CHRISTIANSBURG — On April 12, New River Valley Mall chief of security and employee of Allied Barton Security James Gorman was taking his wife, Cathy, out to dinner to celebrate their 33rd wedding anniversary.
The Gormans were on their way south to Abingdon to buy flowers for their big day.
They never made it.
Shortly after dropping a fuel card off at the mall and heading toward Interstate 81, Gorman received a call from a coworker, citing a report of shots being fired. He and his wife abandoned their intended itinerary, changed direction and swiftly returned to the mall.
A New River Community College student, identified by police as Neil Allan MacInnis, strode into its satellite campus inside the mall and discharged a 12-gauge shotgun nine times, maliciously wounding two female NRCC employees.
Gorman, a security guard at the mall since 2001 and head of security for the last six years, raced his vehicle to the college’s entrance and saw MacInnis carrying what Gorman described as a long gun standing a short distance away from where his car was stopped, and reacted.
Armed only with the sound of his voice, Gorman, 59, a Blacksburg resident, subdued the suspect.
“If you talk to my wife, she’ll tell you I started yelling at the shooter before I even set foot out of the car,” he said. “I don’t know about all that — the windows were down, it was a nice day — I didn’t think much about what I was doing, I just did it.”
Gorman said as he was closing on the shooter’s position, MacInnis, shotgun in hand, was looking right at him.
“He was facing me, but he never turned his weapon on me,” he said. “I saw the long gun he had — if I hadn’t seen that gun I never would have known he was the shooter. He was just a kid.”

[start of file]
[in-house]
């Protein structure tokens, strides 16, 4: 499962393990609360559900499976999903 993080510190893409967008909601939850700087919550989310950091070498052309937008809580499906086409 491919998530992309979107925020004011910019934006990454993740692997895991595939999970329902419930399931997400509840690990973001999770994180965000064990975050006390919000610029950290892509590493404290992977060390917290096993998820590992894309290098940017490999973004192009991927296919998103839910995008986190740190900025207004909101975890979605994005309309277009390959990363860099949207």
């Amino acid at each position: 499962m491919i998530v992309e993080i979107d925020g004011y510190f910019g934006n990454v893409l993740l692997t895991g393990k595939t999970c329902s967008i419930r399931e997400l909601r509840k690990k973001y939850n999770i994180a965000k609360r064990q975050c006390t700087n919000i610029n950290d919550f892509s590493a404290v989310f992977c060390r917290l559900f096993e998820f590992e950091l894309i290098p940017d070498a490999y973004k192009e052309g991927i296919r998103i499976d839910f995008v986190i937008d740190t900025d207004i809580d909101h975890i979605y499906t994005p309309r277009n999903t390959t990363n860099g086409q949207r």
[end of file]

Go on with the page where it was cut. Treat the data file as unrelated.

Wearing a green T-shirt, a baseball cap and jeans, instead of the easily recognized uniform and badge he usually sports while on the job, Gorman shouted MacInnis down.
“He complied almost right away. I told him to drop the weapon and get on the ground,” he said, although, he added, he might have added a few “colorful metaphors” into the mix. “He got down, I put my knee in his back like we’re trained to do, brought his hands back, asked him if he was alone — he said yes. We stayed that way until an officer took over and got him into custody. The whole thing was quick, just a few seconds.”
Instead of taking a step back and shaking off the adrenaline of the situation, Gorman went into the building and made a beeline for one of the victims of MacInnis’ shotgun blasts. He located one of the women, brought her outside and began to administer first aid.
“I shouted to my wife to get the first aid kit out of the trunk, but the fire chief came right by me and tossed me one,” he said. “I stayed with her a while until rescue came and got her.”
After police took control, Gorman’s wife returned home. He, however, stayed and helped evacuate the mall and complete an evacuation search of the premises.
“I’ve been in some bad situations before, but nothing like this,” Gorman remarked. “I mean, two girls were shot, but they lived. The shooter was caught. Everything came out good, as good as it can be. It’s hard, but we’re getting through it.
“We mostly deal with teenager problems, teenagers doing stuff, that’s usually the worst of it — this was pretty unique. It’s 10-fold worse than anything I’ve seen there by a lot.”
Gorman learned many security techniques, some of which he used during the incident, during a Christiansburg Citizens Police Academy, which he described as attending “a while back.” Coincidentally, MacInnis also completed a citizens police academy session, although much more recently.
When he finally arrived home that night, Gorman found his wife asleep. “She woke up just long enough to growl at me a little, then went back to sleep,” he said. They never did get to celebrate that anniversary.
“I haven’t made it up to her yet,” he said. “Soon, I guess. If not, there’s always next year.”
By Aaron Atkins